Negative experiences with toxic masculinity are a universal experience for everyone, including men who may not realize they’re embodying that toxicity. Trying to find a way out is not a quick or easy task.
“I’ve had lots of different students who have lots of gender identities and lots of different gender expressions come to me with these questions of, ‘How do I engage with masculinity in a way that is healthy and loving and supportive?’ And it’s been really interesting to see the different ways that that comes up for people,” they said.
Masculinity Can Be a Difficult Thing to Navigate
For many people, masculinity is synonymous with dominance, both publicly and privately, something that Malloy says can be a difficult thing for people of all gender and sexual expressions to navigate, especially when it comes to sex.
“When people say that they want to explore dominance, even if they’re a really feminine person, there’s often some aspect of, ‘How can I engage with these qualities in a way that is supportive and loving and healthy and considerate of other people?’” explained Malloy. “I think those questions just kind of get blurry with, ‘How does this relate to masculinity in the ways that I’ve understood masculinity in my life?’”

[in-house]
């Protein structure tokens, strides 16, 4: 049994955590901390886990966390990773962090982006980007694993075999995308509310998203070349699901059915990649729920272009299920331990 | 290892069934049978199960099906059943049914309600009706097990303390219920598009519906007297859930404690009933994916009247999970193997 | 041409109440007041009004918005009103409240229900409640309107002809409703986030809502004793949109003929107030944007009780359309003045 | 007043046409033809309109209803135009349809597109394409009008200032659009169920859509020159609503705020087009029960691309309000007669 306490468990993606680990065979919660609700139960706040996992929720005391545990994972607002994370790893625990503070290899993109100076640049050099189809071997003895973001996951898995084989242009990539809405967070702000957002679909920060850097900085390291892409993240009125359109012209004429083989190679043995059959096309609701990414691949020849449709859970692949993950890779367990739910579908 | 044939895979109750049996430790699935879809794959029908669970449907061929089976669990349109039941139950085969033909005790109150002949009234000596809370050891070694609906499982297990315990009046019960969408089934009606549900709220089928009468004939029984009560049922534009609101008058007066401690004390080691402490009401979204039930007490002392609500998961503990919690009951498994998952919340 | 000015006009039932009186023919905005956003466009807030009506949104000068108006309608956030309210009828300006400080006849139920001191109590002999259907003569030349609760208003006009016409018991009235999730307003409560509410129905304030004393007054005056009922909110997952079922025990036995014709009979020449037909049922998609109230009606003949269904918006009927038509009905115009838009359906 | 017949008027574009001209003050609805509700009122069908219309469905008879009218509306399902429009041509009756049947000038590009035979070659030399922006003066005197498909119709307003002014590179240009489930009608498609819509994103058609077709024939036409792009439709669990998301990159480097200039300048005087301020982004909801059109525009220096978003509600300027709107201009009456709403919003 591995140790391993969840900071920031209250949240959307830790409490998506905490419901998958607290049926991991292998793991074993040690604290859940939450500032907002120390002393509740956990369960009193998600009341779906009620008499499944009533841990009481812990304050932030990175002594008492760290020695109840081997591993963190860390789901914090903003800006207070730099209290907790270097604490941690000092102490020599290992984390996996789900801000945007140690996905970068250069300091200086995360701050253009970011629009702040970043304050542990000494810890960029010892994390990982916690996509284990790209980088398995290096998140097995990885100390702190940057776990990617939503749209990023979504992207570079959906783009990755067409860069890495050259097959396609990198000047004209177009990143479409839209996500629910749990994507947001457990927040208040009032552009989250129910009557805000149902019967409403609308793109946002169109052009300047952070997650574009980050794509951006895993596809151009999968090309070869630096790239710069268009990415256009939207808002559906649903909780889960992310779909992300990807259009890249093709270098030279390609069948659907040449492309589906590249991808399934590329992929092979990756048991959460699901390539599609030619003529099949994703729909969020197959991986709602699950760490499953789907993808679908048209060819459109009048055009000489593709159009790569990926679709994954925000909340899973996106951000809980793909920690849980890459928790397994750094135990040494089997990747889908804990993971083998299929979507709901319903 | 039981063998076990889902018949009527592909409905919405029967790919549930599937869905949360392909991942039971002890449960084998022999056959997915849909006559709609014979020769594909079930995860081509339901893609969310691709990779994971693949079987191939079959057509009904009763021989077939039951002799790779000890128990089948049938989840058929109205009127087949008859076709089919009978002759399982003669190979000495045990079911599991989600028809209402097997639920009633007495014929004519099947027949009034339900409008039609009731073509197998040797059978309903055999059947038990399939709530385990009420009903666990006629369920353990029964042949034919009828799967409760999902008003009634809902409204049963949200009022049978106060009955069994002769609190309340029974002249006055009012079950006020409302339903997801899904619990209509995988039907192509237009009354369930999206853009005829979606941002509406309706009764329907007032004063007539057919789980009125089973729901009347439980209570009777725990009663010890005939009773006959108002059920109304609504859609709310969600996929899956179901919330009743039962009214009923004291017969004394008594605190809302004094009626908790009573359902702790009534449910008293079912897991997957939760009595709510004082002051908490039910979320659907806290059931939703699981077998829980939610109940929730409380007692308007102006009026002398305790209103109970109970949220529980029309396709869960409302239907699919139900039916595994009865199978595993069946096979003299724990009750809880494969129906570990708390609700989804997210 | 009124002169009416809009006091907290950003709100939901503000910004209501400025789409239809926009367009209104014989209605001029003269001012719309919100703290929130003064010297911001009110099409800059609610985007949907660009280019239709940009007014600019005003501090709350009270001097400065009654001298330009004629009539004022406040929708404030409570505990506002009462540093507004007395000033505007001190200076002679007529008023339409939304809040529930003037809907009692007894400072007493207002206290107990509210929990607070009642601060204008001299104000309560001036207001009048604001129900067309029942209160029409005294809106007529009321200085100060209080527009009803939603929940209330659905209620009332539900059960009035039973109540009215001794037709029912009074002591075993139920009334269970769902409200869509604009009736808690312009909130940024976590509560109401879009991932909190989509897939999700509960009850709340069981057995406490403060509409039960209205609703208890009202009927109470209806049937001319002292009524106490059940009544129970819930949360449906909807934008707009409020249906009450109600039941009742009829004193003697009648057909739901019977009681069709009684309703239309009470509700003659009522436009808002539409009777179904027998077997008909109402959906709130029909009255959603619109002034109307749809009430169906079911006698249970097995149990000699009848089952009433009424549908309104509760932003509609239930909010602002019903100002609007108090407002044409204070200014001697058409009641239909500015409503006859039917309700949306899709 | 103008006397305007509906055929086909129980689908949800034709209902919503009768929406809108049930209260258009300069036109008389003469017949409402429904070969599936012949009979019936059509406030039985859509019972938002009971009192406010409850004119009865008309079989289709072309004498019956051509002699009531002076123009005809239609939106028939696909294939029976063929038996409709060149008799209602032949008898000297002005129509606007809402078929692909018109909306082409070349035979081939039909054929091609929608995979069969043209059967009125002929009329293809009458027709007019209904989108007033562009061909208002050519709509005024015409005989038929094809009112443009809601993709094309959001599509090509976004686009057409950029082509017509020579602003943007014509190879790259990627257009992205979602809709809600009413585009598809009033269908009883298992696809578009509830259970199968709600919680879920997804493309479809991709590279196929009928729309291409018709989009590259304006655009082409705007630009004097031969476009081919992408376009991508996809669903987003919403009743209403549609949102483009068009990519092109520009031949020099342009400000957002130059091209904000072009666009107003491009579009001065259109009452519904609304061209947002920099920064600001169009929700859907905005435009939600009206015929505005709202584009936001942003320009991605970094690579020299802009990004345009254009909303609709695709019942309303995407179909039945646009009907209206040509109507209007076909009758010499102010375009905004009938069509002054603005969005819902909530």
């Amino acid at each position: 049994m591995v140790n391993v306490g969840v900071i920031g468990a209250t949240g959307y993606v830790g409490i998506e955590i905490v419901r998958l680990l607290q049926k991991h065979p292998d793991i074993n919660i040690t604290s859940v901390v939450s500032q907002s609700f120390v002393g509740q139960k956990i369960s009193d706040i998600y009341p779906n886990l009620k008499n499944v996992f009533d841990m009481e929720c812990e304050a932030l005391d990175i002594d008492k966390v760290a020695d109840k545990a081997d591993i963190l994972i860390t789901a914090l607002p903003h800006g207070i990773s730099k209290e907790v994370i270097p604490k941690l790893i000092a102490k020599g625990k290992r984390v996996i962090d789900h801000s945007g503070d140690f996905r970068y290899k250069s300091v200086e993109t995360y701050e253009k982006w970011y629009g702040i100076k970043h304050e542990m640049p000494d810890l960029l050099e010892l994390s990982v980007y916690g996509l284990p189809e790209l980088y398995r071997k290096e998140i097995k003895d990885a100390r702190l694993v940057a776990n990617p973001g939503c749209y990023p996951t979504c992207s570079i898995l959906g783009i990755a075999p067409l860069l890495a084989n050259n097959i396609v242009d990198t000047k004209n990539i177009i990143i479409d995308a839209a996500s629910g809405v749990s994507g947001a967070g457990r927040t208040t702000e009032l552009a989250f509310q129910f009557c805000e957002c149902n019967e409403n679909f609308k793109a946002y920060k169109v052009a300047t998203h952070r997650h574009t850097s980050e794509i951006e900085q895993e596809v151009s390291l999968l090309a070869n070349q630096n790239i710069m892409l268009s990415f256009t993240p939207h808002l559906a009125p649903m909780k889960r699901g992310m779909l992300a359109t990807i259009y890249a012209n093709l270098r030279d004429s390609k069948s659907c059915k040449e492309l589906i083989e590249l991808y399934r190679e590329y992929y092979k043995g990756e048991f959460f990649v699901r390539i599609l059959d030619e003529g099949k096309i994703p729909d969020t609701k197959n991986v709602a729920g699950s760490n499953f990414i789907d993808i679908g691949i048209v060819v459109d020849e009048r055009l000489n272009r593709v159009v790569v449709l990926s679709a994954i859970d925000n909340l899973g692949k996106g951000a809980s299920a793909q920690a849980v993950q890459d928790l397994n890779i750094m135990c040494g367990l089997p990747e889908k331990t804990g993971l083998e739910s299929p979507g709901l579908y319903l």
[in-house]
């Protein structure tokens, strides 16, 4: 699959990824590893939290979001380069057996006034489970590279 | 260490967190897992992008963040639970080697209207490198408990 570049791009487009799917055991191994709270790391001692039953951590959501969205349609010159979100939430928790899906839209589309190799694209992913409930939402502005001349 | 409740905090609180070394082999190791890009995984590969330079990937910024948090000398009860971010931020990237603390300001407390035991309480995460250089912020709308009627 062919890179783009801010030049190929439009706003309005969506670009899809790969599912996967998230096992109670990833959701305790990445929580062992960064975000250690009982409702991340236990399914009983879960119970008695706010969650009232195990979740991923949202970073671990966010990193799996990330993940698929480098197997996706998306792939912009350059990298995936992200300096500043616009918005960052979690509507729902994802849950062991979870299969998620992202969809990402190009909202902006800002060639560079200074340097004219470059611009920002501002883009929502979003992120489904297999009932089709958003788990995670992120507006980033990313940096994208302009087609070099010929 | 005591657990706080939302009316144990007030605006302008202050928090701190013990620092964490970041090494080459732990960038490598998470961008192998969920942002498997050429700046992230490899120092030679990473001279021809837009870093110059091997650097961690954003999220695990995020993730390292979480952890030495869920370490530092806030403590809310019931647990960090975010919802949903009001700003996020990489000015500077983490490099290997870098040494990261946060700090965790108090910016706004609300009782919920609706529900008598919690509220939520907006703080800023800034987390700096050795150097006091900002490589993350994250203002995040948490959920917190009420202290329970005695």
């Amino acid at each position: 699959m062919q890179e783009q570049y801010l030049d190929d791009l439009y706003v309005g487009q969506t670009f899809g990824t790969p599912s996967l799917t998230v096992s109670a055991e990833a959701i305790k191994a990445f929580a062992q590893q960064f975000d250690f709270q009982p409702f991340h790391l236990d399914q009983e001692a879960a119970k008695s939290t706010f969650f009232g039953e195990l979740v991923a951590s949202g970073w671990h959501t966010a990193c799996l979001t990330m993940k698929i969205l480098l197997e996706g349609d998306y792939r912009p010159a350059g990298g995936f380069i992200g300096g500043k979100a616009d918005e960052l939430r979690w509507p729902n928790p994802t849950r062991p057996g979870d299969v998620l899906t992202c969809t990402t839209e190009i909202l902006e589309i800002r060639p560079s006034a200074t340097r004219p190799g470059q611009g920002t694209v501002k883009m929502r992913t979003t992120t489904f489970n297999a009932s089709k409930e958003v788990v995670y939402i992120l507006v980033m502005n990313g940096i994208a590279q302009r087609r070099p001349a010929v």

Malloy thinks that having these questions makes a lot of sense because, “we mostly see masculine people being dominant in sexual situations” which then leads people on a thought exercise that often results in the realization that, “Oh, dominance really isn’t related to masculinity at all.”
Deconstructing What It Means to Be Masculine or Feminine
Taking a closer look at our perceptions of what it means to be masculine or feminine is one of the things Malloy covers in their course. The group discusses and explores what aspects people typically think of as one or the other and why that is. An example from Malloy’s experience is their love of children and their experience as a babysitter and nanny for the majority of their life.
“There are so many representations of women being nurturing and caring and that being associated with femininity and not that many associated with masculinity,” said Malloy. “I certainly don’t feel like I’ve had that many role models of men or masculine people who really were caring for children or showing up for them and really being sweet and kind. Part of my masculinity is nurturing and protecting and caring, uplifting others.”